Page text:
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17th c

LHMP entry

The chapter begins with a survey of the types of published materials that led Lanser to identify the late 16th century as a shifting point in the discourse around sapphic topics. In 1566 a Swiss writer provides an account of a French woman who disguised herself as a man, worked as a stable groom and then a wine grower, married another woman, was eventually unmasked, and was executed. He notes “how our century can boast that beyond all the evils of the preceding ones” and explicitly disclaims any connection between events such as this and the “tribades in ancient times”.

Riffing off the title of Foucault's The History of Sexuality, Lanser turns the underlying question around. Rather than questioning what historic sources can tell us about human sexuality, she asks what the discourse about human sexuality can tell us about history. This book focuses on published discussions or treatments of “sapphic” themes in the 16-19th centuries.

(by Rose Fox)

Chapter 4 is "Classic Amazons: Performing Gender in Goethe's Weimar." Weimar was small and poor, far from major trade routes, with an enormous "dominating" palace. Krimmer doesn't mince words, drawing an analogy between the “great palace” and “shabby town” and the “acclaim for Weimar's male writers” versus the “obscurity of Weimar's female writers”. "In order fully to understand the gender concepts inherent in Weimar Classicism, we must read canonical works alongside marginalized texts by women writers of the time."

(by Rose Fox)

The book is primarily about Germany, but it touches on a lot of international issues. Chapter 1 analyzed two German novels about French women who cross-dressed to fight in wars. For my purposes, the most useful bit was a list of actual female French soldiers who wore men's uniforms. [Yay, more research to do!]

(blogged by Heather Rose Jones)

This chapter focuses primarily on the history of women participating in military contexts in male dress, whether actual disguise was the intent or not.

Starts off with Joan of Arc, as usual.

Chapter 5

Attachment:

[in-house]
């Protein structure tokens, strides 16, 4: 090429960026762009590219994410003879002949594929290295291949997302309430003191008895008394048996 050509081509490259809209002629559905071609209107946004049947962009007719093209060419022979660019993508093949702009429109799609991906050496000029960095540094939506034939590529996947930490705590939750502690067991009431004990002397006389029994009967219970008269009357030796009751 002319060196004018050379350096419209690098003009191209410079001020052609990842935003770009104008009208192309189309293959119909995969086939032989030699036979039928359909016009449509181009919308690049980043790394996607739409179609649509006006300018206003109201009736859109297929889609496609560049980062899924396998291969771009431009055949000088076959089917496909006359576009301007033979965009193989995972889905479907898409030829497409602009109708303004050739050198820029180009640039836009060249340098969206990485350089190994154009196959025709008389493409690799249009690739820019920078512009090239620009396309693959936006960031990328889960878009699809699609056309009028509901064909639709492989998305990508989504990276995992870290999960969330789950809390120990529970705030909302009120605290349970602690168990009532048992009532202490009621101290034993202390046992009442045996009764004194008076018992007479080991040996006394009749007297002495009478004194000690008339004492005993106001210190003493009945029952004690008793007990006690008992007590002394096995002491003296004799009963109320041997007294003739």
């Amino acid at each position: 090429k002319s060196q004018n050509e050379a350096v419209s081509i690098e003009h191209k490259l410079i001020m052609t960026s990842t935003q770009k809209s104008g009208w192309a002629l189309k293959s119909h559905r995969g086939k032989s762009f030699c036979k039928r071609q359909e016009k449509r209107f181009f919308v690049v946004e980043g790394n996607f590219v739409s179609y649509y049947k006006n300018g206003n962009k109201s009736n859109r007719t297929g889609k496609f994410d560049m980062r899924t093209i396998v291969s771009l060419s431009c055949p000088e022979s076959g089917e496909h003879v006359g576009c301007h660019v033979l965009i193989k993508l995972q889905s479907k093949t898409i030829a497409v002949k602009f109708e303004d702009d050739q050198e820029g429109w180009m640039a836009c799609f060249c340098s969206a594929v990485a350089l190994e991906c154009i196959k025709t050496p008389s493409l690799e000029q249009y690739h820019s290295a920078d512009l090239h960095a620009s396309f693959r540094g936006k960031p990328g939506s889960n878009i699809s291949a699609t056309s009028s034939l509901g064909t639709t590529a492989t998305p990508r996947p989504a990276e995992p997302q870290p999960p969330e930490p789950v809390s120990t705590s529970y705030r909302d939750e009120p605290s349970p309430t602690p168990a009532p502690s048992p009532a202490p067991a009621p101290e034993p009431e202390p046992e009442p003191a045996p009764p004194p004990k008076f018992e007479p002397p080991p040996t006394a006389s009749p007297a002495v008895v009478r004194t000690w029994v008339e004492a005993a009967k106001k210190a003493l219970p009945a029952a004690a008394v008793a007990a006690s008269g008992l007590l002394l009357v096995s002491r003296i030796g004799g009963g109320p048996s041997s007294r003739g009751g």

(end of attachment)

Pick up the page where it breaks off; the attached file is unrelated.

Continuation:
Rather than arising from male fantasies as some suggest, the ballads are rooted in actual working class experience. Three features are key contributors to the context in which they arose. There was a general expectation of physical strength and toughness from working-class women. There was a context of near constant warfare and the routine participation of women in military contexts, as well as a somewhat less rigid and regimented structure to the military. And there was a general preoccupation with disguise and cross-dressing.

“Travesty” comes literally from “cross-dress” with the theatrical term later picking up its sense of general transgression. Anyone familiar with theater and opera from Shakespeare onward is aware how popular it was to include gender disguise in its many forms and consequences. The two most common expressions both revolve around anxiety about female-female desire: a woman disguised as a man who attracts female romantic attention, or a man disguised as a woman to gain intimate access to a woman who then worries about the ensuing “wrong” erotic attraction.

There are many aspects of the history of homosexuality where an assumption of parallelism between the experiences of men and women leads to erroneous conclusions about what did and didn’t exist. For men seeking sexual experiences with men, there’s a fairly well documented history of networks, meeting places, and informal associations that helped them achieve their ends.

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